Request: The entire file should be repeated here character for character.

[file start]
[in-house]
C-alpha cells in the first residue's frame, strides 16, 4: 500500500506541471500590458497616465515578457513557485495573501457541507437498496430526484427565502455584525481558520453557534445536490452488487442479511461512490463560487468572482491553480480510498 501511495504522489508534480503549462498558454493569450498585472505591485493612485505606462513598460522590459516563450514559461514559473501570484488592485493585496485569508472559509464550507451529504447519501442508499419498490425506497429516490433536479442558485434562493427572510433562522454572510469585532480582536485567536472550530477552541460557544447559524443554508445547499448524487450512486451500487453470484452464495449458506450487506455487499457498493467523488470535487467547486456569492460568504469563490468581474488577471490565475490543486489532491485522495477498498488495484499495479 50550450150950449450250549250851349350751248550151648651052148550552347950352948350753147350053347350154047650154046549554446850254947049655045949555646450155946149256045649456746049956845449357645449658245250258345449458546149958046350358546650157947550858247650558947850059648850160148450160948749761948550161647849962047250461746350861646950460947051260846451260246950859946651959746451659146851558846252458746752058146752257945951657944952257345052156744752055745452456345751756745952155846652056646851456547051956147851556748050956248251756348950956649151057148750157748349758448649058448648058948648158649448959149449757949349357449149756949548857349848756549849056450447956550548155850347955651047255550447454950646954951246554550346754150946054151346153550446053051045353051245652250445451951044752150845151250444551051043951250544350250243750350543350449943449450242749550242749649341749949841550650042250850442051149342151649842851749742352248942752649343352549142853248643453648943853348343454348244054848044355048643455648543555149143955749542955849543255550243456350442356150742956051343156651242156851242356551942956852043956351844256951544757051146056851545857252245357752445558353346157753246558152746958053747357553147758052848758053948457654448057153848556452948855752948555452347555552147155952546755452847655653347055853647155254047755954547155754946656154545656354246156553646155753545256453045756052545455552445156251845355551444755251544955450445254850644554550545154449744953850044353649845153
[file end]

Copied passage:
[in-house]
C-alpha cells in the first residue's frame, strides 16, 4: 500500500506541471500590458497616465515578457513557485495573501457541507437498496430526484427565502455584525481558520453557534445536490452488487442479511461512490463560487468572482491553480480510498 501511495504522489508534480503549462498558454493569450498585472505591485493612485505606462513598460522590459516563450514559461514559473501570484488592485493585496485569508472559509464550507451529504447519501442508499419498490425506497429516490433536479442558485434562493427572510433562522454572510469585532480582536485567536472550530477552541460557544447559524443554508445547499448524487450512486451500487453470484452464495449458506450487506455487499457498493467523488470535487467547486456569492460568504469563490468581474488577471490565475490543486489532491485522495477498498488495484499495479 50550450150950449450250549250851349350751248550151648651052148550552347950352948350753147350053347350154047650154046549554446850254947049655045949555646450155946149256045649456746049956845449357645449658245250258345449458546149958046350358546650157947550858247650558947850059648850160148450160948749761948550161647849962047250461746350861646950460947051260846451260246950859946651959746451659146851558846252458746752058146752257945951657944952257345052156744752055745452456345751756745952155846652056646851456547051956147851556748050956248251756348950956649151057148750157748349758448649058448648058948648158649448959149449757949349357449149756949548857349848756549849056450447956550548155850347955651047255550447454950646954951246554550346754150946054151346153550446053051045353051245652250445451951044752150845151250444551051043951250544350250243750350543350449943449450242749550242749649341749949841550650042250850442051149342151649842851749742352248942752649343352549142853248643453648943853348343454348244054848044355048643455648543555149143955749542955849543255550243456350442356150742956051343156651242156851242356551942956852043956351844256951544757051146056851545857252245357752445558353346157753246558152746958053747357553147758052848758053948457654448057153848556452948855752948555452347555552147155952546755452847655653347055853647155254047755954547155754946656154545656354246156553646155753545256453045756052545455552445156251845355551444755251544955450445254850644554550545154449744953850044353649845153